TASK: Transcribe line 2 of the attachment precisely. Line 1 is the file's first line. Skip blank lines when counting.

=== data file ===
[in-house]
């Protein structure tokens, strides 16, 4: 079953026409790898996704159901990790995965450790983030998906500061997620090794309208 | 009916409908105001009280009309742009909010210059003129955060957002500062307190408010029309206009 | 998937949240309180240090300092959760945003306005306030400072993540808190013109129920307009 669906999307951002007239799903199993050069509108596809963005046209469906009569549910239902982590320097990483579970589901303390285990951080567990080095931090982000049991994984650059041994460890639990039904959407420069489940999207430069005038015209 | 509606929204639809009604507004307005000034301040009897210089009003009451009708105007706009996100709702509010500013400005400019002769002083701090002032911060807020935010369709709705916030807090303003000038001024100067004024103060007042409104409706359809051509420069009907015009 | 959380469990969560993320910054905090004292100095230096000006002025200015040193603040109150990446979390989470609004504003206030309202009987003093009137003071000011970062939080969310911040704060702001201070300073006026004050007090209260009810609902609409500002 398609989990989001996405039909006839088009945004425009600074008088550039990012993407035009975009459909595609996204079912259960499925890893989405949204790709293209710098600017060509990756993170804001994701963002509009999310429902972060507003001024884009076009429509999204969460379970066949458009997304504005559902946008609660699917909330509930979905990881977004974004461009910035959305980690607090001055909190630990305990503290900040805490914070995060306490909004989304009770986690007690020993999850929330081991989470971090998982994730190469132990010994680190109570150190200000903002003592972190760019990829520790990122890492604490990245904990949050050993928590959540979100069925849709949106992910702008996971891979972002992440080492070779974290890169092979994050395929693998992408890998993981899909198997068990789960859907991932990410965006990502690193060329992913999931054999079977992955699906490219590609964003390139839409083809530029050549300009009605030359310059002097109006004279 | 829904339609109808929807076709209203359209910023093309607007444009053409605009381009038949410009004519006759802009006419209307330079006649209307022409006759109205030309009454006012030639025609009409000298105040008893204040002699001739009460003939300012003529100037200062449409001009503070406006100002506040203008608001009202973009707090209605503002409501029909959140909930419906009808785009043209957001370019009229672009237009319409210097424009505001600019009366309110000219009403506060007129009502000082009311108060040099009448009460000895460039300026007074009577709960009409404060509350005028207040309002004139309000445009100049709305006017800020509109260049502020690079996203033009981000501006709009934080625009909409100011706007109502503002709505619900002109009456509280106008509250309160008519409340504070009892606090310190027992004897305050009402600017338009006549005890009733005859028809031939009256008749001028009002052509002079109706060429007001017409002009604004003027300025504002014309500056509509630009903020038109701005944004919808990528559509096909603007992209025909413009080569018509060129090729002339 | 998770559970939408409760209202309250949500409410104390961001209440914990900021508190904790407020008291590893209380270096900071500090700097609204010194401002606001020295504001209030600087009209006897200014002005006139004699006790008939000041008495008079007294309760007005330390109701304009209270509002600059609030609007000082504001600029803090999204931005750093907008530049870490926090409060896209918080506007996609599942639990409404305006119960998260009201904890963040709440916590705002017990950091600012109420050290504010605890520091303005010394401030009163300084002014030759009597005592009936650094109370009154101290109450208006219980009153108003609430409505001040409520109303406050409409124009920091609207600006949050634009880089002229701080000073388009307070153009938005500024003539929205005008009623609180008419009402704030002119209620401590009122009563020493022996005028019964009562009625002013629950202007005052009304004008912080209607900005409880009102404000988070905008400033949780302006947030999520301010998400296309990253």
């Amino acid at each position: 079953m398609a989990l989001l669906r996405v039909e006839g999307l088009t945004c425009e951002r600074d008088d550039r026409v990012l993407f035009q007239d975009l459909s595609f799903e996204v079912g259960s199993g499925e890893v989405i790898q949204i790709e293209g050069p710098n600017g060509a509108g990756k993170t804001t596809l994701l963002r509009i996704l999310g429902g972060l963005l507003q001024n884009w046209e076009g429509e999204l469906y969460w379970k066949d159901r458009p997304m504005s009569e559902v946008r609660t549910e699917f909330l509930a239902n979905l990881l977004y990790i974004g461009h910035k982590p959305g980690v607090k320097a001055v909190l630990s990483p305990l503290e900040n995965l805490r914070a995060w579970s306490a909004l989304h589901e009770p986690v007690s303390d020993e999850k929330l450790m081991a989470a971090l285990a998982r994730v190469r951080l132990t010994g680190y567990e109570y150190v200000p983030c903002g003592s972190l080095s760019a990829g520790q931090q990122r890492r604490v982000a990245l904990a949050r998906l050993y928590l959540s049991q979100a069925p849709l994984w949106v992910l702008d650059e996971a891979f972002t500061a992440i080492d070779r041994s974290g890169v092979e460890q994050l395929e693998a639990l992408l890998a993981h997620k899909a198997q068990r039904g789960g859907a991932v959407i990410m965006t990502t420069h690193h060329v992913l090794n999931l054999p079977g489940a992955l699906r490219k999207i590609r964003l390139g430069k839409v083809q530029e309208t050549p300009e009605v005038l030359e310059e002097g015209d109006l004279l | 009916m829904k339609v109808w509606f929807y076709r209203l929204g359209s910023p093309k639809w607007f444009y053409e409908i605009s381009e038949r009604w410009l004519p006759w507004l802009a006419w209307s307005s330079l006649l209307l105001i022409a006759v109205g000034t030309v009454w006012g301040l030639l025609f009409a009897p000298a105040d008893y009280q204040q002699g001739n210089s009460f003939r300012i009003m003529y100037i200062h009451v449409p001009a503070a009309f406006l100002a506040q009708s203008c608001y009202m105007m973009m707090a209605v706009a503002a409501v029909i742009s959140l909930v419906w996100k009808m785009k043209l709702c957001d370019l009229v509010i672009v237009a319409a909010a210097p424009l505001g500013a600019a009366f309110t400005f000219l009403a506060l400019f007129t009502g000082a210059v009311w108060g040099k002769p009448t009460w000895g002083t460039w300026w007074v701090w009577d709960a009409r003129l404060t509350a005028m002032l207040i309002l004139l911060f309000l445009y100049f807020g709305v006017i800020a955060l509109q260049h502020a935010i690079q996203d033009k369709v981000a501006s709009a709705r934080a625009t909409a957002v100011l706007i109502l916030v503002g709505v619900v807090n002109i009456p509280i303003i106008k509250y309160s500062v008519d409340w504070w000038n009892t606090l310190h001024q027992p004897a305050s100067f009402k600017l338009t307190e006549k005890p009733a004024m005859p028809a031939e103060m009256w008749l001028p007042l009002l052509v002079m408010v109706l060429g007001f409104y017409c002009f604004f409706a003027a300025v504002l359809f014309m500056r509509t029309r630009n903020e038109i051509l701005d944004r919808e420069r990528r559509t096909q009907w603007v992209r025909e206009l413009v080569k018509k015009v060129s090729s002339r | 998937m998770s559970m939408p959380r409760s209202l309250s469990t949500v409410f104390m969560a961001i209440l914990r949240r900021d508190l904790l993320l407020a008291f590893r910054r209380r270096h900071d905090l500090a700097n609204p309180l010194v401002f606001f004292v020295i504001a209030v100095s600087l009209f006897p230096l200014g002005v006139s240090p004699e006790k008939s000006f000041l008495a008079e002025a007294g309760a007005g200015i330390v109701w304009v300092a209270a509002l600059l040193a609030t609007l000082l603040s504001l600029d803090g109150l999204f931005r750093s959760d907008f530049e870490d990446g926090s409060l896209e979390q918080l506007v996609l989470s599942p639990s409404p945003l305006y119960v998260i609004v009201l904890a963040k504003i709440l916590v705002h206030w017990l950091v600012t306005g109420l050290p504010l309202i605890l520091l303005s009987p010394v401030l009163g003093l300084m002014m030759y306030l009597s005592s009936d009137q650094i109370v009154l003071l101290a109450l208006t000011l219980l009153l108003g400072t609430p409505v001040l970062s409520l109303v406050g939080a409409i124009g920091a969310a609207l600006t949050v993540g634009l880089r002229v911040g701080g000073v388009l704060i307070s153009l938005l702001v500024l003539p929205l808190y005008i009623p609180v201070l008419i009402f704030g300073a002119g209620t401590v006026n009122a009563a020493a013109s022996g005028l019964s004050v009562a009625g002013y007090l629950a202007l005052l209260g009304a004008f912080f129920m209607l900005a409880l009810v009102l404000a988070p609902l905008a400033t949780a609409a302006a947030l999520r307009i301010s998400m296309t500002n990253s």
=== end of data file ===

């Protein structure tokens, strides 16, 4: 079953026409790898996704159901990790995965450790983030998906500061997620090794309208 | 009916409908105001009280009309742009909010210059003129955060957002500062307190408010029309206009 | 998937949240309180240090300092959760945003306005306030400072993540808190013109129920307009 669906999307951002007239799903199993050069509108596809963005046209469906009569549910239902982590320097990483579970589901303390285990951080567990080095931090982000049991994984650059041994460890639990039904959407420069489940999207430069005038015209 | 509606929204639809009604507004307005000034301040009897210089009003009451009708105007706009996100709702509010500013400005400019002769002083701090002032911060807020935010369709709705916030807090303003000038001024100067004024103060007042409104409706359809051509420069009907015009 | 959380469990969560993320910054905090004292100095230096000006002025200015040193603040109150990446979390989470609004504003206030309202009987003093009137003071000011970062939080969310911040704060702001201070300073006026004050007090209260009810609902609409500002 398609989990989001996405039909006839088009945004425009600074008088550039990012993407035009975009459909595609996204079912259960499925890893989405949204790709293209710098600017060509990756993170804001994701963002509009999310429902972060507003001024884009076009429509999204969460379970066949458009997304504005559902946008609660699917909330509930979905990881977004974004461009910035959305980690607090001055909190630990305990503290900040805490914070995060306490909004989304009770986690007690020993999850929330081991989470971090998982994730190469132990010994680190109570150190200000903002003592972190760019990829520790990122890492604490990245904990949050050993928590959540979100069925849709949106992910702008996971891979972002992440080492070779974290890169092979994050395929693998992408890998993981899909198997068990789960859907991932990410965006990502690193060329992913999931054999079977992955699906490219590609964003390139839409083809530029050549300009009605030359310059002097109006004279 | 829904339609109808929807076709209203359209910023093309607007444009053409605009381009038949410009004519006759802009006419209307330079006649209307022409006759109205030309009454006012030639025609009409000298105040008893204040002699001739009460003939300012003529100037200062449409001009503070406006100002506040203008608001009202973009707090209605503002409501029909959140909930419906009808785009043209957001370019009229672009237009319409210097424009505001600019009366309110000219009403506060007129009502000082009311108060040099009448009460000895460039300026007074009577709960009409404060509350005028207040309002004139309000445009100049709305006017800020509109260049502020690079996203033009981000501006709009934080625009909409100011706007109502503002709505619900002109009456509280106008509250309160008519409340504070009892606090310190027992004897305050009402600017338009006549005890009733005859028809031939009256008749001028009002052509002079109706060429007001017409002009604004003027300025504002014309500056509509630009903020038109701005944004919808990528559509096909603007992209025909413009080569018509060129090729002339 | 998770559970939408409760209202309250949500409410104390961001209440914990900021508190904790407020008291590893209380270096900071500090700097609204010194401002606001020295504001209030600087009209006897200014002005006139004699006790008939000041008495008079007294309760007005330390109701304009209270509002600059609030609007000082504001600029803090999204931005750093907008530049870490926090409060896209918080506007996609599942639990409404305006119960998260009201904890963040709440916590705002017990950091600012109420050290504010605890520091303005010394401030009163300084002014030759009597005592009936650094109370009154101290109450208006219980009153108003609430409505001040409520109303406050409409124009920091609207600006949050634009880089002229701080000073388009307070153009938005500024003539929205005008009623609180008419009402704030002119209620401590009122009563020493022996005028019964009562009625002013629950202007005052009304004008912080209607900005409880009102404000988070905008400033949780302006947030999520301010998400296309990253």